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Western Balochistan under the Iranian Repression

By: Dr. Mohammad Hassan Hosseinbor, LL.B., MA, LL.M., Ph.D.

Iran is a heterogeneous state comprised of six distinct nationalities including Arabs, Baluch, Kurds, Persians, Turks, and Turkmens. Although there are no accurate data as to the population of Iran’s various national groups, the recent scholarly literature tends to agree that non-Persians are a majority comprising at least 55 percent of Iran’s estimated population of 70 million. The five non-Persian nationalities have one other important feature in common: They live along the state’s international borders, which cut across their ethnic homelands, thus dividing them between two or three states.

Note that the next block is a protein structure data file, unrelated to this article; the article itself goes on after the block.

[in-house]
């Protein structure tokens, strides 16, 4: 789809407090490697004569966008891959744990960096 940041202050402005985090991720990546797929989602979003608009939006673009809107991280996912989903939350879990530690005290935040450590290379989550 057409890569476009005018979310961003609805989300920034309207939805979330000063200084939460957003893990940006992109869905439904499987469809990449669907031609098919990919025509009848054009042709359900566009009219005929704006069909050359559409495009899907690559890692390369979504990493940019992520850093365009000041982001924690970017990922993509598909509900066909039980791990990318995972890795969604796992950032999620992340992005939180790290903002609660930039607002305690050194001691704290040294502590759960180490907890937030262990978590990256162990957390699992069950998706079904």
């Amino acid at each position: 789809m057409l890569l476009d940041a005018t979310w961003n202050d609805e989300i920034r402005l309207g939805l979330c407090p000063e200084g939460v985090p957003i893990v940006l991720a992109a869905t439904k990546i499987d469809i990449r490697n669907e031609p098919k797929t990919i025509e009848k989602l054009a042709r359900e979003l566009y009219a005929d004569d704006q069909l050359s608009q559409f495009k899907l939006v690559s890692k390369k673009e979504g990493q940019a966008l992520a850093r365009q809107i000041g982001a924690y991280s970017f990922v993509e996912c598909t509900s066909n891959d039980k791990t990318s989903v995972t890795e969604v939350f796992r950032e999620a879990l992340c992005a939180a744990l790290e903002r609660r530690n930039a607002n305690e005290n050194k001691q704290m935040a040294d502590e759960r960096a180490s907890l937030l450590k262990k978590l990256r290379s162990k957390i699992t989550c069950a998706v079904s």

In spite of its large and diverse population, its rich natural resources, and its strategic location, Iran has failed to develop its full potentials and to occupy its rightful place in the international community. It lags far behind economically as compared to the emerging economic powers in Asia -Pacific. In contrast to the growing spread of democracies in Asia, Latin America, Africa, and the Middle East, Iran is in the grip of a clerical regime ruling by an iron fist as demonstrated by the recent violent crackdown of a peaceful demonstration in Tehran and the mass executions mentioned in Baluchistan. The backwardness of the Iranian political systems, whether monarchical or clerical, is clearly evident from the relegation of Iranian women, more than half of Iran’s population, to second class citizens as compared with other regional countries such as Bangladesh, India, Israel, and even Pakistan, where women have been repeatedly elected as prime ministers.

Baloch and Iran: A Historical Perspective